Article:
Hi! 👋 I’m Jessa.

I blog daily about life, work, and the future.

I heard my sister say it out loud while we were exploring a superstore. That no matter what degree you attained, and when that degree doesn’t pay you well that you can’t meet your physiological needs, you will always find ways to earn more.

It’s not really about being unhappy with your primary job. It’s more about meeting your needs and getting your wants, which your day job probably can’t, and the convergence of an evolving workplace and access to the internet. If people used to get their side hustles by getting second jobs that required them to be physically there, now, you can just tap into the web and look for jobs around the globe.

My sister introduced me to Upwork when I was still in college, way back in 2014, when access to computers and the internet for low-middle-income families still cost a lot. She said that if I needed money, I could always look for an extra job online. It was a year of exploration for me, seeing the possibilities of getting work online. My sister already saw what I was capable of, even if I wasn’t ready then. I am yet to develop the skills I need for online work. Plus, the hybrid workplace or remote work was less common then than it used to now (because of Covid-19).

Although I couldn’t get any job in the platform (yes, I got rejected from my applications, and I did not try harder with applications because it wasn’t a priority at the time), the idea just sat with me until the need arose in 2021. It was a year when I decided to transition to a job I really wanted, and not a good year to get out of a job because it was the pandemic. A time when people must hold onto their jobs while the rest of the world is going through massive layoffs.

I was surprised to find out how long I would remain unemployed at the time, and being unable to meet my physiological need was frustrating. The degree didn’t matter anymore. What I had in mind was to get a job, anything, just so I could put food on the table. I began to reassess what skills I could offer and sent proposals in Upwork as much as possible. I did not stop at the 50th rejection or the 90th rejection. I don’t have anything to lose anymore, so what’s a rejection gonna do? And after relentlessly applying to job after job and learning how to construct my proposals better and better, someone finally gave me the benefit of the doubt.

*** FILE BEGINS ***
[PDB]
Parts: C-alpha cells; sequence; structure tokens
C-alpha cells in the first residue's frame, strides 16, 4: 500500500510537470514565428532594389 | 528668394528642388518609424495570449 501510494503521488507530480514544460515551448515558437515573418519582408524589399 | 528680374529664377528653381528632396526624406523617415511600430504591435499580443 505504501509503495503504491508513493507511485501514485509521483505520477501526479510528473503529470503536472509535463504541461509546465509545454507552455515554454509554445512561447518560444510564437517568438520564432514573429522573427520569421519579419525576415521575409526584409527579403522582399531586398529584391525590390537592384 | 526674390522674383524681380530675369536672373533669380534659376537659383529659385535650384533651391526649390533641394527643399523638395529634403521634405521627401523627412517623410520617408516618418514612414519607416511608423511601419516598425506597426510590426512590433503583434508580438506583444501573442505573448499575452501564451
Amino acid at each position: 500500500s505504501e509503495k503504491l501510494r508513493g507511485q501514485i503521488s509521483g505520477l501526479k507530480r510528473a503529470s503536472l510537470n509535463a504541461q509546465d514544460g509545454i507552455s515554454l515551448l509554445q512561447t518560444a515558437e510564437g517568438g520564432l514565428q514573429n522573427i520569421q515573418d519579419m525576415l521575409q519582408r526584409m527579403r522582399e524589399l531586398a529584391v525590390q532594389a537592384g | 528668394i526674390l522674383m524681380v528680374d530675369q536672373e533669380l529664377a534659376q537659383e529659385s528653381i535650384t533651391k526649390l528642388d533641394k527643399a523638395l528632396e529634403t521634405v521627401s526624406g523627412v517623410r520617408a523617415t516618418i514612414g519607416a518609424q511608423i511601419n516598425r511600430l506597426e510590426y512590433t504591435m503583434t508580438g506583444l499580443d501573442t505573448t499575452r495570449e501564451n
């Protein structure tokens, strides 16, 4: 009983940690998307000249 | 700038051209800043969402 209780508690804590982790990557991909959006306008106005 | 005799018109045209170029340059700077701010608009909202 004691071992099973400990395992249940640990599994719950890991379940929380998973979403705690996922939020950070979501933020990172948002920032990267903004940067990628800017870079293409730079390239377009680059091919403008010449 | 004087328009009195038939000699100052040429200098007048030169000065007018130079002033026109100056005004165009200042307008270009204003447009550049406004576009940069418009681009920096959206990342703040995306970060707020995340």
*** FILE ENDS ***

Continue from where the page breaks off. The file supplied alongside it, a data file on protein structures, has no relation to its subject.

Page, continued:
And that’s when my Upwork freelancing career started.

Even when I finally landed a research project where I could apply my earned degree, I kept my freelancing work. And when the contracts ended, I continued to apply for jobs until I got another contract.

The pay I receive from my full-time work is generous enough to meet my needs as well as buy wants. But more is needed to live a financially flexible life, especially when you come from a low-middle-income class. At the same time, the pay is always delayed (because of the bureaucratic system in place for government contract of service). And I am not just talking about days of delay. It could be half a month, almost a month, a month, or even more than a month of delays. So I am forced to get creative on how to feed hungry mouths.

And after working for about less than ten hours a week, in and out of contracts for two years, I finally got the top-rated badge:

God is so good because I know deep down I wouldn’t get all the clients I did if not for the Lord. Because there have been sleepless nights, I just cry in my bed, wondering how hard it is to do the work you like but still go to bed hungry and wanting. Getting continuous and better clients in Upwork are answered prayer.

And because my salary is still delayed (since 2019), I will keep doing this freelance work in the foreseeable future. I do hope to get more clients and retain the old ones too.

Like my sister once told me at a superstore, “At the end of the day, it’s all about meeting your physiological needs.”

More from Jessa